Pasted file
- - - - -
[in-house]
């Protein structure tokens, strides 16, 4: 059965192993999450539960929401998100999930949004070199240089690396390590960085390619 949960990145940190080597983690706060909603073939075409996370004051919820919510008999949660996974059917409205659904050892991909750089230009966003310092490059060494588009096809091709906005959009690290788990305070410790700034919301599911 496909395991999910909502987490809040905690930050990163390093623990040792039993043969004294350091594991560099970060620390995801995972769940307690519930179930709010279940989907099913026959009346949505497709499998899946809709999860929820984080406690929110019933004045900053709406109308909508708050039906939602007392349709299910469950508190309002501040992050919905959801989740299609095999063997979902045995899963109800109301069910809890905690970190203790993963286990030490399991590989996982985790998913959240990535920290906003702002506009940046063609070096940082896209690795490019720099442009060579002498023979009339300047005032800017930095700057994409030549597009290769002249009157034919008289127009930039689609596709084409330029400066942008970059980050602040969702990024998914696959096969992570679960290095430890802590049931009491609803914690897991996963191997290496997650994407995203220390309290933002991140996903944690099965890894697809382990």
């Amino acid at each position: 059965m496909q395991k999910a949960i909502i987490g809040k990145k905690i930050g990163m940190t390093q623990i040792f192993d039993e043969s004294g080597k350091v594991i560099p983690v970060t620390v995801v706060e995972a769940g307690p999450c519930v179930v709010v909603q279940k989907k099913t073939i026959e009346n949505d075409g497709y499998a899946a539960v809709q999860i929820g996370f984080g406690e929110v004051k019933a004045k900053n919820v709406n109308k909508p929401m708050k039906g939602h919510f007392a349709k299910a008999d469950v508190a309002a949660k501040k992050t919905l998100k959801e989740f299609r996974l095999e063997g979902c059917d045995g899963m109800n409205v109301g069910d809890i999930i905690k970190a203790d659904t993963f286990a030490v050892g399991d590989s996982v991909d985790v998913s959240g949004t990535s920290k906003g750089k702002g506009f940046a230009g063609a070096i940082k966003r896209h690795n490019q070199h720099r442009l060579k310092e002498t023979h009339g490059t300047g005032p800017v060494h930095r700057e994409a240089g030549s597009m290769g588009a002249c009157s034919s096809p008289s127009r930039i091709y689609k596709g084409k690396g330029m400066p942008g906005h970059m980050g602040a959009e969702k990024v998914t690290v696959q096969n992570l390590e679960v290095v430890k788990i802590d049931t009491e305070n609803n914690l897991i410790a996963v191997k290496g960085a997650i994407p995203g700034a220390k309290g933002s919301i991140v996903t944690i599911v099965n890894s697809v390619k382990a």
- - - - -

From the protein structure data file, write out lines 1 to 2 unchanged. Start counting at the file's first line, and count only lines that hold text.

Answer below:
[in-house]
């Protein structure tokens, strides 16, 4: 059965192993999450539960929401998100999930949004070199240089690396390590960085390619 949960990145940190080597983690706060909603073939075409996370004051919820919510008999949660996974059917409205659904050892991909750089230009966003310092490059060494588009096809091709906005959009690290788990305070410790700034919301599911 496909395991999910909502987490809040905690930050990163390093623990040792039993043969004294350091594991560099970060620390995801995972769940307690519930179930709010279940989907099913026959009346949505497709499998899946809709999860929820984080406690929110019933004045900053709406109308909508708050039906939602007392349709299910469950508190309002501040992050919905959801989740299609095999063997979902045995899963109800109301069910809890905690970190203790993963286990030490399991590989996982985790998913959240990535920290906003702002506009940046063609070096940082896209690795490019720099442009060579002498023979009339300047005032800017930095700057994409030549597009290769002249009157034919008289127009930039689609596709084409330029400066942008970059980050602040969702990024998914696959096969992570679960290095430890802590049931009491609803914690897991996963191997290496997650994407995203220390309290933002991140996903944690099965890894697809382990």